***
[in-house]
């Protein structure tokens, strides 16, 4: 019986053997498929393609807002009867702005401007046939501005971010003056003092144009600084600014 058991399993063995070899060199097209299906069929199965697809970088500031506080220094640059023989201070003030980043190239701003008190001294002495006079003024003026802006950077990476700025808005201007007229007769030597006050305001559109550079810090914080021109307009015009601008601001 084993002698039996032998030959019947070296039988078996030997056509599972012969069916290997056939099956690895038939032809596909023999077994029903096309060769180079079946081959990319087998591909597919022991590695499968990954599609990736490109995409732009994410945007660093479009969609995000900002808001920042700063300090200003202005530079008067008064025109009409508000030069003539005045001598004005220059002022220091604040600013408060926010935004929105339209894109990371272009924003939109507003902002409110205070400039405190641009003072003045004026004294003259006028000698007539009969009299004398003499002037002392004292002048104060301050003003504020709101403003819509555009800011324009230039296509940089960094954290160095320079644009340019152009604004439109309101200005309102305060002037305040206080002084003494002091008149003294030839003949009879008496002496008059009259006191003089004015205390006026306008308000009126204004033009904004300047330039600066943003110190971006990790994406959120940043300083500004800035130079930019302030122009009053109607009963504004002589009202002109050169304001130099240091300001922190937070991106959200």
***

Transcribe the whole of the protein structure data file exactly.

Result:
[in-house]
């Protein structure tokens, strides 16, 4: 019986053997498929393609807002009867702005401007046939501005971010003056003092144009600084600014 058991399993063995070899060199097209299906069929199965697809970088500031506080220094640059023989201070003030980043190239701003008190001294002495006079003024003026802006950077990476700025808005201007007229007769030597006050305001559109550079810090914080021109307009015009601008601001 084993002698039996032998030959019947070296039988078996030997056509599972012969069916290997056939099956690895038939032809596909023999077994029903096309060769180079079946081959990319087998591909597919022991590695499968990954599609990736490109995409732009994410945007660093479009969609995000900002808001920042700063300090200003202005530079008067008064025109009409508000030069003539005045001598004005220059002022220091604040600013408060926010935004929105339209894109990371272009924003939109507003902002409110205070400039405190641009003072003045004026004294003259006028000698007539009969009299004398003499002037002392004292002048104060301050003003504020709101403003819509555009800011324009230039296509940089960094954290160095320079644009340019152009604004439109309101200005309102305060002037305040206080002084003494002091008149003294030839003949009879008496002496008059009259006191003089004015205390006026306008308000009126204004033009904004300047330039600066943003110190971006990790994406959120940043300083500004800035130079930019302030122009009053109607009963504004002589009202002109050169304001130099240091300001922190937070991106959200």